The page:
First Person, Singular: Fiction as a Vehicle for a Deeper Truth

The map is not the territory, the sculpture is not the subject, and the sequential arrangement of black marks on a white page or screen (or red ochre on a cave wall) is not the reality it attempts to depict. Every recorded human experience has been changed by transmission through the human medium, simply because … Read moreFirst Person, Singular: Fiction as a Vehicle for a Deeper Truth

Isolation Created By War in All Quiet on the Western Front

“I hate war as only a soldier who has lived it can, only as one who has seen its brutality, its stupidity” (Eisenhower 1). These are words written by Dwight Eisenhower, a Five Star General in the United States Army, and a veteran soldier from the Second World War. Eisenhower reveals how, although he did … Read moreIsolation Created By War in All Quiet on the Western Front

Subverting Misconceptions about the Great War: Henri Barbusse’s “Under Fire” and Erich Maria Remarque’s “All Quiet on the Western Front”

Writing towards the end of the twentieth century, German literary scholar Hans Wagener reflects on the deep resonance of war literature, stating: “When we think about certain periods of history, epoch-making books come to mind that capture the spirit of those times most vividly”. Indeed, literary expressions of the Great War have performed a crucial … Read moreSubverting Misconceptions about the Great War: Henri Barbusse’s “Under Fire” and Erich Maria Remarque’s “All Quiet on the Western Front”

A Universal Loss of Innocence: Remarque’s “All Quiet on the Western Front”

Title: A Universal Loss of Innocence: Remarque’s “All Quiet on the Western Front”Author: Katherine PerryWords: 1,139Written: January 23, 2009Paul Bäumer lives in a world where killing is the only way to live, memories are as foreign as the enemy himself, and a single bombardment can age a man fifty years. He lives in a world … Read moreA Universal Loss of Innocence: Remarque’s “All Quiet on the Western Front”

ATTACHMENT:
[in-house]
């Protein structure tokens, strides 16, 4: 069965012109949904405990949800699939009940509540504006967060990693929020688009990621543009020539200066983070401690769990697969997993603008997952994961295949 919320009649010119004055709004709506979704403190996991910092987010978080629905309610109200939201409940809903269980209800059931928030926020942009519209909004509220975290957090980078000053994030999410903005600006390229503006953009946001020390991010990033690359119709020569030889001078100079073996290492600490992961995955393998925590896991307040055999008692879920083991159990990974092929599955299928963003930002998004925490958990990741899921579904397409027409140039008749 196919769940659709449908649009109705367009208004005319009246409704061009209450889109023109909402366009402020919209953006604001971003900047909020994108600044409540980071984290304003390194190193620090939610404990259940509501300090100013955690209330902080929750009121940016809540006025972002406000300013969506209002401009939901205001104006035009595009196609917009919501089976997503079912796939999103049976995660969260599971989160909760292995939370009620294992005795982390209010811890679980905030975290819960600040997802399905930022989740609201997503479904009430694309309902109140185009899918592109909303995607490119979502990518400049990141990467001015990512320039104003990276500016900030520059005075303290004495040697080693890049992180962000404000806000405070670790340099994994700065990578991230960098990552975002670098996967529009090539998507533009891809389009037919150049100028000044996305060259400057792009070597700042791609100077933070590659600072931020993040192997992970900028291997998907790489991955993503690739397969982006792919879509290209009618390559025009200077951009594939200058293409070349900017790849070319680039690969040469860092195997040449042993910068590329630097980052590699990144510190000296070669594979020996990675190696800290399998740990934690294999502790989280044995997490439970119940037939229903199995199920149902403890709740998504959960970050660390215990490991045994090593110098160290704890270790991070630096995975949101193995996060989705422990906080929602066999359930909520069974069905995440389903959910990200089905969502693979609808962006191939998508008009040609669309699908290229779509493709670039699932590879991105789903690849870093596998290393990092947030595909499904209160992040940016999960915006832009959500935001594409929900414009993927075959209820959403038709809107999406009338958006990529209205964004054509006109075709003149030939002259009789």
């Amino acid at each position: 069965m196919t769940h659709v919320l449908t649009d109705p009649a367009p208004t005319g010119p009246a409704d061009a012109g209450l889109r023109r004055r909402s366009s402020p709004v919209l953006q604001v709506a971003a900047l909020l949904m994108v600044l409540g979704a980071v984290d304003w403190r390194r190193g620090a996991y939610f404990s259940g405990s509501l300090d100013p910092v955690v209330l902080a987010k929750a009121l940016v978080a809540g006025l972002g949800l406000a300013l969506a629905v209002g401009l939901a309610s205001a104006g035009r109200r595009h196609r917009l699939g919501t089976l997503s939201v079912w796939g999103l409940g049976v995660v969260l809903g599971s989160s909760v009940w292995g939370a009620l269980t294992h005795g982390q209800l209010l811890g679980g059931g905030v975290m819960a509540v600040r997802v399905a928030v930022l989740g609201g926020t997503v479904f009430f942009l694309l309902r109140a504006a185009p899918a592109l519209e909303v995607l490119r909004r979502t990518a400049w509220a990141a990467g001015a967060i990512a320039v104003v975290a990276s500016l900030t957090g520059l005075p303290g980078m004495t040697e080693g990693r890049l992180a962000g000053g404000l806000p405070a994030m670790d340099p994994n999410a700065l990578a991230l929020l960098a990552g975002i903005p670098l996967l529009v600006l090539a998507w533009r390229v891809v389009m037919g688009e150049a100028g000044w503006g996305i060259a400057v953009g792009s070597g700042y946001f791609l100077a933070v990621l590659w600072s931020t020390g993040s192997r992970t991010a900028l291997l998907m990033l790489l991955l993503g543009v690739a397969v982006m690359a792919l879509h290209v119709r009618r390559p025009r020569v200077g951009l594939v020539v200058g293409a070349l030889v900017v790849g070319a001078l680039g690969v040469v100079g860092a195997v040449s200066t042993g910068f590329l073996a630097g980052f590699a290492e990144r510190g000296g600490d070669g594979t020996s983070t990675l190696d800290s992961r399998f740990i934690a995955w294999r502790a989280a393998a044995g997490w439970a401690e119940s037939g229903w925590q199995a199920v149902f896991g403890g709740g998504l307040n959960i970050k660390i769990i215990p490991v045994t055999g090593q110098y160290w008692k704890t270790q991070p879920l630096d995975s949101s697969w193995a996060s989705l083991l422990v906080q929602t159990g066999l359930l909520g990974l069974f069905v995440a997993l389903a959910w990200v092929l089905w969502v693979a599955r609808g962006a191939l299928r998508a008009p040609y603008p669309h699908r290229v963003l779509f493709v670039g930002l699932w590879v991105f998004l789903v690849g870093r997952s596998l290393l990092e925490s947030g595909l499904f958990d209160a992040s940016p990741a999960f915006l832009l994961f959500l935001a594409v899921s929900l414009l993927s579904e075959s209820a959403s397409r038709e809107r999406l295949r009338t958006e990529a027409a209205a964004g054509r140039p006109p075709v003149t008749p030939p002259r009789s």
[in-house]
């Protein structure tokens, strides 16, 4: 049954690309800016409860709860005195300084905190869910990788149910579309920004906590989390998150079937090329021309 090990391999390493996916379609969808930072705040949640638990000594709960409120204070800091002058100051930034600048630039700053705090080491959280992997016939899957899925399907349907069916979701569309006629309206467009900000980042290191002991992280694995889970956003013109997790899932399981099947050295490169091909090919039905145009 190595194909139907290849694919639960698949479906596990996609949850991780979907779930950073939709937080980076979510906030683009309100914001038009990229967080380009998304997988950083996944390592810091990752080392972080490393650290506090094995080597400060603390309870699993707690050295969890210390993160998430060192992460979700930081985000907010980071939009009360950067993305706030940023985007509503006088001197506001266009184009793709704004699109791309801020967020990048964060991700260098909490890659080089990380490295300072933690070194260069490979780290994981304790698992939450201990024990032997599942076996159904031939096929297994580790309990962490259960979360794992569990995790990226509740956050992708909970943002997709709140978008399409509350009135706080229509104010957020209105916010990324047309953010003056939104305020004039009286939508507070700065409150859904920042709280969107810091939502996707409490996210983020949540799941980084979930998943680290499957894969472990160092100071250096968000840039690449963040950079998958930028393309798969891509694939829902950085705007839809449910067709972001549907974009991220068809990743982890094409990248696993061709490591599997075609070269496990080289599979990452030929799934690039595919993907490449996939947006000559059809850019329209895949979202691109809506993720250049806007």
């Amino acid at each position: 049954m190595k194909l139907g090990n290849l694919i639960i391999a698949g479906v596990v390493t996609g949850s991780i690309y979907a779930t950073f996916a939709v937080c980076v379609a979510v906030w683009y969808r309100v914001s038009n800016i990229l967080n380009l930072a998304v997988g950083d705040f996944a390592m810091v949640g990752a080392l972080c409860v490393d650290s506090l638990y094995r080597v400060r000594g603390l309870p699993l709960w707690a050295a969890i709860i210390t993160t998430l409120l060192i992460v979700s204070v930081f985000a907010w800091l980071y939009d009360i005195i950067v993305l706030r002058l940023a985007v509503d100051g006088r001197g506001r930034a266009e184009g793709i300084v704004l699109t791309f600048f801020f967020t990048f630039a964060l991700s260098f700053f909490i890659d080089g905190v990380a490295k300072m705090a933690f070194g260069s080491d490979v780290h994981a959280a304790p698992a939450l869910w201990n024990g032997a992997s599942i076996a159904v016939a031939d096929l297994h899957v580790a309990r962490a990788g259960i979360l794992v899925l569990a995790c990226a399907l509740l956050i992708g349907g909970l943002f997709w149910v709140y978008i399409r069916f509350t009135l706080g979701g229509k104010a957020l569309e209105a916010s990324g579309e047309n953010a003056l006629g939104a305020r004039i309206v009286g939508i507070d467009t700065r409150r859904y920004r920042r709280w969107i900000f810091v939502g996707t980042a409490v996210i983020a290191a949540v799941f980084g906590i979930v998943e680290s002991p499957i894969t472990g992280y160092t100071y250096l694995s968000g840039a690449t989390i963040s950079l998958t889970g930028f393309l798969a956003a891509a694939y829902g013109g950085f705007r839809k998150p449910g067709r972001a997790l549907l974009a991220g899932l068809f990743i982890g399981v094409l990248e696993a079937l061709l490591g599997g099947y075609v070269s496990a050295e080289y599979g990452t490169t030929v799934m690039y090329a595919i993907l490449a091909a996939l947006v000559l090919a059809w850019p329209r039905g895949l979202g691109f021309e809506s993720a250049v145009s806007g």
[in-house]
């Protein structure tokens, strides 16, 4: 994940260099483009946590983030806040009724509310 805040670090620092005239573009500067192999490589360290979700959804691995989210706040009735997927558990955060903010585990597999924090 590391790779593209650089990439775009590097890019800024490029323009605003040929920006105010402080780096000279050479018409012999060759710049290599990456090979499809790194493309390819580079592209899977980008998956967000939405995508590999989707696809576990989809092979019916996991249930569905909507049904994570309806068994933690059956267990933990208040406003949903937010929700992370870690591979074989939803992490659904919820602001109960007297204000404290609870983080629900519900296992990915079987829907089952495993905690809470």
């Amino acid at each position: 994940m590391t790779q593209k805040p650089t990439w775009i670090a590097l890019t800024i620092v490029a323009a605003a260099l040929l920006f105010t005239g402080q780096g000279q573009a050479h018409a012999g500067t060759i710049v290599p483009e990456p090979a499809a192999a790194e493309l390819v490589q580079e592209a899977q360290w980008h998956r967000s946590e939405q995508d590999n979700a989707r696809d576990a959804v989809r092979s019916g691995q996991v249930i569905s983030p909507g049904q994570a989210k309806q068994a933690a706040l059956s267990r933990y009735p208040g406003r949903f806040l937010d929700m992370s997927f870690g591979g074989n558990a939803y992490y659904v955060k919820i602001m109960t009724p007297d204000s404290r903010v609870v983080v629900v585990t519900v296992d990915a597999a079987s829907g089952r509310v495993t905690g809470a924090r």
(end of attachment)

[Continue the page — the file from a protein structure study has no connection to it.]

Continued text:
Dehumanisation, Death, Destruction

Remarque’s account of the horrors of the Western Front in World War I, from the common German soldier’s perspective, is a poignant reminder of the horrors of war. Dehumanisation, death and destruction are the key themes are relayed through the eyes of Paul Baumer, a soldier in the Great War of 1914-1918 and the narrator … Read moreDehumanisation, Death, Destruction

Ordinary Men and Women: What We Can Learn from Non-Traditional Sources

History, always open to interpretation, is not merely limited to the traditional sources. It can be viewed through forms such as fiction, autobiography, or journalistic memoir, as demonstrated by Erich Remarque’s All Quiet on the Western Front, Primo Levi’s Survival in Auschwitz, and Timothy Garton Ash’s The Magic Lantern, respectively. These diverse platforms of portraying … Read moreOrdinary Men and Women: What We Can Learn from Non-Traditional Sources

The Greatest Loss of All: Soldiers’ Loss of Themselves in All Quiet on the Western Front

War is widely regarded as a time of devastation, death, and destruction. Many times, the brave souls that go nobly into war come out completely different, scarred and changed by the horrific events they have witnessed, if they survive. In All Quiet on the Western Front by Erich Maria Remarque, Paul Baumer and his comrades … Read moreThe Greatest Loss of All: Soldiers’ Loss of Themselves in All Quiet on the Western Front

Bonds of War: Soldier bonds in “All Quiet on the Western Front”

In stressful situations, people use connections with things to help them overcome the horrors in the situations. In the Military, many soldiers experience very stressful and intense situations. They use connections with cigarettes, fellow soldiers and music to help them get through these situations. In society, people use drugs, alcohol, and friends to help get … Read moreBonds of War: Soldier bonds in “All Quiet on the Western Front”